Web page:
My father dislikes cake, quite a bit actually. I know, he’s crazy. So, I also made him a pie as well. I cheated and used a Pillsbury already made crust, I was in a time crunch, people! I decided on a Rhubarb-Strawberry pie. I was selfish and made one of my personal favorites. It was pretty delicious, I’m not going to lie. I don’t have many pictures to share with you in this post so I thought I would share two recipes to make up for it. The delicious pie and the delightful cake. I hope you enjoy and get a chance to make at least one of them. I’m hoping to post more rhubarb recipes in the near future, it is my favorite seasonal item after all.

Yellow Birthday Cake
Adapted from Barefoot Contessa

18 tablespoons (2 ¼ sticks) unsalted butter, at room temperature
3 cups sugar
6 extra-large eggs, at room temperature
8 ounces (about 1 cup) sour cream, at room temperature
1 ½ teaspoons pure vanilla extract
Zest of ½ lemon and ½ orange
3 cups all-purpose flour
1/3 cup cornstarch
1 teaspoon salt
1 teaspoon baking soda

Preheat the oven to 350 degrees. Butter and flour two 9-inch round cake pans.

To make the cake, cream the butter and sugar on medium-high speed in the bowl of an electric mixer. Beat until light and fluffy, about 5 minutes. On low speed, add the eggs, two at a time, then the sour cream, vanilla and both citrus zests. Scrape down the bowl as needed to make sure it is mixed well. Sift together the flour, cornstarch, salt, and baking soda. With the mixer on low speed, slowly add the flour mixture to the butter mixture and mix just until smooth. Don’t over mix. Pour finished batter evenly into the two pans and tap them on the counter to get rid of any air bubbles.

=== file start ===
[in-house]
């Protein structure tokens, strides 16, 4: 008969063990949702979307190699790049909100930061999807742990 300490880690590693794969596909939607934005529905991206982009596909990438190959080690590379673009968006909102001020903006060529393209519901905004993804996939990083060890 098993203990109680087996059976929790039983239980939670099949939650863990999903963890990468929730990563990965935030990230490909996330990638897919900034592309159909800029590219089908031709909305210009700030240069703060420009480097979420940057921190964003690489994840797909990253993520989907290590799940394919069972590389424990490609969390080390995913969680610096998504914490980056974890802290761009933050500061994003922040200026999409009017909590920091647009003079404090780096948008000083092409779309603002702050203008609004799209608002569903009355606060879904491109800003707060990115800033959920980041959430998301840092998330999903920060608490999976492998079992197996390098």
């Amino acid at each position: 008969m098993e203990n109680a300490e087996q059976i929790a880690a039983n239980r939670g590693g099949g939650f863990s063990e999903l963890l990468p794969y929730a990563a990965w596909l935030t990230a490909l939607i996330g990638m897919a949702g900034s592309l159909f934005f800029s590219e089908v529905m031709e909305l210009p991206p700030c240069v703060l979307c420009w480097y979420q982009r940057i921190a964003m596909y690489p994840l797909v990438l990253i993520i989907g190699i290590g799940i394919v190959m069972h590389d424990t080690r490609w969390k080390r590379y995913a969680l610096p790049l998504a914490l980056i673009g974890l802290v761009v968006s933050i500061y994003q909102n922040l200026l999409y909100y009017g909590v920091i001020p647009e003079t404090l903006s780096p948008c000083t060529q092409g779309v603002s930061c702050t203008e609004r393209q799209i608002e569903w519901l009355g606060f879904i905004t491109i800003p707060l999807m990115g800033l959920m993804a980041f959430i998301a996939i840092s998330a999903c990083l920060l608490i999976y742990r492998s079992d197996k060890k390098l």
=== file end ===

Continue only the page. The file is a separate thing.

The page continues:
Bake for 35-40 minutes or until a toothpick comes out clean. Cool in pan for at least 10 minutes before removing from pan.

*note: Ina says to bake with room temperature ingredients. So if her recipe says room temperature in the list she means it. I’ve always listened to that rule and my cake has always turned out. I’d trust her, folks.

Buttercream Frosting

Rhubarb-Strawberry Pie
Adapted from Smitten Kitchen

3 ½ cups rhubarb about 1 ½ pounds, untrimmed), in ½-inch thick slices
3 ½ cups (about 1 pound), hulled and sliced
½ cup granulated sugar
¼ cup light brown sugar
1 tablespoon lemon juice
¼ teaspoon salt
½ teaspoon cinnamon
½ teaspoon cardamom, optional
¼ cup quick-cooking tapioca
2 tablespoons unsalted butter, cut into small pieces
1 large egg yolk beaten to blend with 1 teaspoon water (for glaze)

Preheat oven to 400 degrees. Put pie crust into 9-inch pie plate. I bought my crust but you can make your own using any recipe you may have for butter pie crust.

Stir together rhubarb, strawberries, sugars, spices, lemon, salt, and tapioca in a large bowl. Pour filling into the bottom pie crust and dot with unsalted butter. Lay the top layer crust on top of filling mound and cut slits in it to let out the steam.

Transfer pie to baking sheet and brush with egg yolk mixture over dough. I also sprinkled a tablespoon of granulated sugar on top of the egg wash to make it a little more decorative.  Bake for 20 minutes at 400 degrees and then reduce temperature to 350 degrees and bake for an additional 30-35 minutes, until the pie is golden and the juices bubble visibly. I put my pies in the middle rack of the oven, I don’t like burnt crust!

Transfer pie to wire rack to cool. Seriously, let this pie fully cool down before you decide to slice it. It takes several hours.